I spent a week at a retreat centre and at the beginning the organizers were assigning chores. Each of the participants was asked to volunteer for one of the tasks. As each chore was read out I evaluated whether or not I should raise my hand. Other people seemed eager to grab a chore, while I was happy to wait for the one that was easiest. Eventually, it dawned on me that the chores were being presented from easiest to hardest. I needed to volunteer quickly before I ended up with the worst of them all. I ended up washing the shower stalls all week, a chore I disliked. The person who got vacuuming wouldn’t trade with me. I find vacuuming easy, my Dad used to say I had a head for it.
If I ever return to that retreat centre, and some day I’d like to, I will know to volunteer early. However, I won’t live my life that way. I always assess the costs and promises of big decisions. Even when it comes to taking up my cross, I am not all that eager.
There are those who now doubt my commitment to Jesus Christ because I’m not all that certain I want to take up a cross. If it means being crucified I am certain that I would rather clean shower stalls. But scripture also tells us that Jesus Christ is our savior and no one else needs to be crucified. What Jesus did he did for everyone, so that no one would have to be crucified. We all have burdens to endure in life and sometimes we think of taking up our cross as simply enduring whatever life throws our way. Well, my burdens (so far) can hardly be compared to crucifixion.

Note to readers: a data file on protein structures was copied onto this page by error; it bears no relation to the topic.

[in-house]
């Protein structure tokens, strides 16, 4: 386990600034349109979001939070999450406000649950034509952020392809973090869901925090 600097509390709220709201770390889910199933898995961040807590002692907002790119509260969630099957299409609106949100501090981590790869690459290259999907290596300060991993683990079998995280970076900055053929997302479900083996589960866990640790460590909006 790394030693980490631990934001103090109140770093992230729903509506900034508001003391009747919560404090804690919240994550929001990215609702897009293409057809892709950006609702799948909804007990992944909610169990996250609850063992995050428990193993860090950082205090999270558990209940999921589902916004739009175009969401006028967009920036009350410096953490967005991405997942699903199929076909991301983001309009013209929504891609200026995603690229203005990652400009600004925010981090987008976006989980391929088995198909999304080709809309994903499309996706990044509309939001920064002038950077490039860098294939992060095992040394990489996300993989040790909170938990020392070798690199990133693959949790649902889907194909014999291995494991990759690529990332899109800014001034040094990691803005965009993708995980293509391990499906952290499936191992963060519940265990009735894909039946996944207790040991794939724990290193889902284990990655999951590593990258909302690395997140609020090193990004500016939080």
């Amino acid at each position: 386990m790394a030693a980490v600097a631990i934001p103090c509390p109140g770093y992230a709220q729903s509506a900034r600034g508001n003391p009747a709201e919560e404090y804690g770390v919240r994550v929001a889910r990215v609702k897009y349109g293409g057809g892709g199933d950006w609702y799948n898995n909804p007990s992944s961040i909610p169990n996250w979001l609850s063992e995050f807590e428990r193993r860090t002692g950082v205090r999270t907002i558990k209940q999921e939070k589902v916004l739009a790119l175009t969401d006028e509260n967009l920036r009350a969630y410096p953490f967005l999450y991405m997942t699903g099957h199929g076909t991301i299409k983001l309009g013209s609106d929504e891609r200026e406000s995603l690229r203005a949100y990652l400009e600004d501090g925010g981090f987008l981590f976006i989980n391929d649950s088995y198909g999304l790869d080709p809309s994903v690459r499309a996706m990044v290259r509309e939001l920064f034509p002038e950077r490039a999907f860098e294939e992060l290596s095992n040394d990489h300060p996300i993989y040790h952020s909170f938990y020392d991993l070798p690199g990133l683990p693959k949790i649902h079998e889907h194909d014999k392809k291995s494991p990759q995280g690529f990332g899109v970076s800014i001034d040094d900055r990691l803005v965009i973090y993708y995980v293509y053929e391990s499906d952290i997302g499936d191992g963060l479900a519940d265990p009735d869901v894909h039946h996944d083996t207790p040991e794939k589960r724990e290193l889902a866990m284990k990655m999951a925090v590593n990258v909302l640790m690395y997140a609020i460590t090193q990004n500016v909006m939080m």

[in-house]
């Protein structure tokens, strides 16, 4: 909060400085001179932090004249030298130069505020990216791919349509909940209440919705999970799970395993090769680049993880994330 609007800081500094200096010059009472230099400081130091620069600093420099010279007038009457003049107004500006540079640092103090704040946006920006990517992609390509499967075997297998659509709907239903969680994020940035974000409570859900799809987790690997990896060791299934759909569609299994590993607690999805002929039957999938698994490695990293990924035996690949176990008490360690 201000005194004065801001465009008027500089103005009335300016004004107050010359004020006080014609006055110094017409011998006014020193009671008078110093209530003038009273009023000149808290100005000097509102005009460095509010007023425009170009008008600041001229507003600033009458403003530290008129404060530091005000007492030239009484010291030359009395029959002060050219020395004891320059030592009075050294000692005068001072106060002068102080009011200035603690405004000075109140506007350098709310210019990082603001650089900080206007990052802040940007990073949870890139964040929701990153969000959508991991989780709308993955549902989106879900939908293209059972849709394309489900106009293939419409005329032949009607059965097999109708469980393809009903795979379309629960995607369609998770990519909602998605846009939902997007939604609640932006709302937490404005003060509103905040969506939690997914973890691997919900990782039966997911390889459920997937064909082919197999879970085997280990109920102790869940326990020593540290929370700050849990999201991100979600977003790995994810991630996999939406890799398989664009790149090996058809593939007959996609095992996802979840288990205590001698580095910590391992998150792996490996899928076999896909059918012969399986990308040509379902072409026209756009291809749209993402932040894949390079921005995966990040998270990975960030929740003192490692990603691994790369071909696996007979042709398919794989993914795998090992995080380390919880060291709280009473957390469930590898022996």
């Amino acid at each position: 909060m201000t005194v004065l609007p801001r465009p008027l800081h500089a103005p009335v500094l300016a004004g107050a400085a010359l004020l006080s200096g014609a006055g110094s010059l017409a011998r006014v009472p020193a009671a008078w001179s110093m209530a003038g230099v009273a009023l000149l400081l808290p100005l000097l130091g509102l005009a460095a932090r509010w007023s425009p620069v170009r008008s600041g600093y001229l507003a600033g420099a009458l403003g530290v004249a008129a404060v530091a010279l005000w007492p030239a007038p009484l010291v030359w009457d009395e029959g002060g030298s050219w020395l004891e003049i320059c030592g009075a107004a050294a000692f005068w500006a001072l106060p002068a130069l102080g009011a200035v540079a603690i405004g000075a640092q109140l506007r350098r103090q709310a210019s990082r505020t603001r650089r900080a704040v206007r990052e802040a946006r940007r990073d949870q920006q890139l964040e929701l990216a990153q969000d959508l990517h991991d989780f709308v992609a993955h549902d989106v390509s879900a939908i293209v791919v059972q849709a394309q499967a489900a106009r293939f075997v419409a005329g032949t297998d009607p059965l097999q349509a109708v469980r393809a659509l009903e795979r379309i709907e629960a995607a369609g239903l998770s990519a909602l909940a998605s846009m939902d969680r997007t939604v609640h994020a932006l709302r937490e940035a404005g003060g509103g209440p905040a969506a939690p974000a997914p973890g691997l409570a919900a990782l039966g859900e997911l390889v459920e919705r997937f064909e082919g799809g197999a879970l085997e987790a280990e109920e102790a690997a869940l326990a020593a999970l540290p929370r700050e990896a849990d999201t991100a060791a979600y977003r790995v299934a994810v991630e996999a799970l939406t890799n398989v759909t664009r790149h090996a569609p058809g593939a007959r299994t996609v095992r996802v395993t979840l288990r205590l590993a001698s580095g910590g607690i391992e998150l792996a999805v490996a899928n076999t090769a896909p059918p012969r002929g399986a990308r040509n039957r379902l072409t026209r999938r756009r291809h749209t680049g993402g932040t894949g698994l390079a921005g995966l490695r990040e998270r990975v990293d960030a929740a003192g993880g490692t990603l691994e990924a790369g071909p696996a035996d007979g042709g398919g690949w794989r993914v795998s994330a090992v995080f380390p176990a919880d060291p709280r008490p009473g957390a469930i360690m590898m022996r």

To take one’s cross has more to do with who we associate ourselves with than the burdens we endure. We are not to be ashamed of the cross of Christ but to hold it up, and all that it means for the world, and to live our lives in the knowledge of the love and mercy of God.